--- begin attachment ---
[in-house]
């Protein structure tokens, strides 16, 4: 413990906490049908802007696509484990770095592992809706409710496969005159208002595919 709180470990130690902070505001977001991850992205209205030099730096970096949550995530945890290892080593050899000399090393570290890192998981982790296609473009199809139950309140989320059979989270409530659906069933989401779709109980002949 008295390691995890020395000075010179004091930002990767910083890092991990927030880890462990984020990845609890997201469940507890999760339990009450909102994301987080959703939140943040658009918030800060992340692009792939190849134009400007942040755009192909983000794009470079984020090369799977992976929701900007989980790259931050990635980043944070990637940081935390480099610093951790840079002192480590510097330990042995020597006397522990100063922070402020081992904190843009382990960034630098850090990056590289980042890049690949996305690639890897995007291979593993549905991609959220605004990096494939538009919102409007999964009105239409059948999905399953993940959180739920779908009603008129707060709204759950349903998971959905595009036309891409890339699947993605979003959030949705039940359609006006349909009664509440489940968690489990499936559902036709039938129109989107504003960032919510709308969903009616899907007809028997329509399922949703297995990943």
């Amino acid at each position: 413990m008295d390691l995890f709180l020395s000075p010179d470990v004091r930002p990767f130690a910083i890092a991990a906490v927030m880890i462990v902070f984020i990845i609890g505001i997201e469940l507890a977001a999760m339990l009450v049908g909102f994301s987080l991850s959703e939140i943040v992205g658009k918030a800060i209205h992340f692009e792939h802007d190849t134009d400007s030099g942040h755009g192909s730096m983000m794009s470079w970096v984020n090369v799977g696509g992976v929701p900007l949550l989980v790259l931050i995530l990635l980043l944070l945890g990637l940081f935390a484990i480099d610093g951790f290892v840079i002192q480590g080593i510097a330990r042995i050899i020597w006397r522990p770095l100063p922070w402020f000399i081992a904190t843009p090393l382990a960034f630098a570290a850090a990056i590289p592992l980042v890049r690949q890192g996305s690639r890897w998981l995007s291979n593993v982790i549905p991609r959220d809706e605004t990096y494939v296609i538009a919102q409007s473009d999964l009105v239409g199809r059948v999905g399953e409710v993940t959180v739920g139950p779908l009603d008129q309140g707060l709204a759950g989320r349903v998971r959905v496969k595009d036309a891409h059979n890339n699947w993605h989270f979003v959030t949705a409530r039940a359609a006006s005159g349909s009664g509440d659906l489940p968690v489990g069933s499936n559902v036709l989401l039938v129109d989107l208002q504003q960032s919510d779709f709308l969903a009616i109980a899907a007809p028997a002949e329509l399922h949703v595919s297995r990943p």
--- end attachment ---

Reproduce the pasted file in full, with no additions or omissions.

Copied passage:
[in-house]
């Protein structure tokens, strides 16, 4: 413990906490049908802007696509484990770095592992809706409710496969005159208002595919 709180470990130690902070505001977001991850992205209205030099730096970096949550995530945890290892080593050899000399090393570290890192998981982790296609473009199809139950309140989320059979989270409530659906069933989401779709109980002949 008295390691995890020395000075010179004091930002990767910083890092991990927030880890462990984020990845609890997201469940507890999760339990009450909102994301987080959703939140943040658009918030800060992340692009792939190849134009400007942040755009192909983000794009470079984020090369799977992976929701900007989980790259931050990635980043944070990637940081935390480099610093951790840079002192480590510097330990042995020597006397522990100063922070402020081992904190843009382990960034630098850090990056590289980042890049690949996305690639890897995007291979593993549905991609959220605004990096494939538009919102409007999964009105239409059948999905399953993940959180739920779908009603008129707060709204759950349903998971959905595009036309891409890339699947993605979003959030949705039940359609006006349909009664509440489940968690489990499936559902036709039938129109989107504003960032919510709308969903009616899907007809028997329509399922949703297995990943």
């Amino acid at each position: 413990m008295d390691l995890f709180l020395s000075p010179d470990v004091r930002p990767f130690a910083i890092a991990a906490v927030m880890i462990v902070f984020i990845i609890g505001i997201e469940l507890a977001a999760m339990l009450v049908g909102f994301s987080l991850s959703e939140i943040v992205g658009k918030a800060i209205h992340f692009e792939h802007d190849t134009d400007s030099g942040h755009g192909s730096m983000m794009s470079w970096v984020n090369v799977g696509g992976v929701p900007l949550l989980v790259l931050i995530l990635l980043l944070l945890g990637l940081f935390a484990i480099d610093g951790f290892v840079i002192q480590g080593i510097a330990r042995i050899i020597w006397r522990p770095l100063p922070w402020f000399i081992a904190t843009p090393l382990a960034f630098a570290a850090a990056i590289p592992l980042v890049r690949q890192g996305s690639r890897w998981l995007s291979n593993v982790i549905p991609r959220d809706e605004t990096y494939v296609i538009a919102q409007s473009d999964l009105v239409g199809r059948v999905g399953e409710v993940t959180v739920g139950p779908l009603d008129q309140g707060l709204a759950g989320r349903v998971r959905v496969k595009d036309a891409h059979n890339n699947w993605h989270f979003v959030t949705a409530r039940a359609a006006s005159g349909s009664g509440d659906l489940p968690v489990g069933s499936n559902v036709l989401l039938v129109d989107l208002q504003q960032s919510d779709f709308l969903a009616i109980a899907a007809p028997a002949e329509l399922h949703v595919s297995r990943p």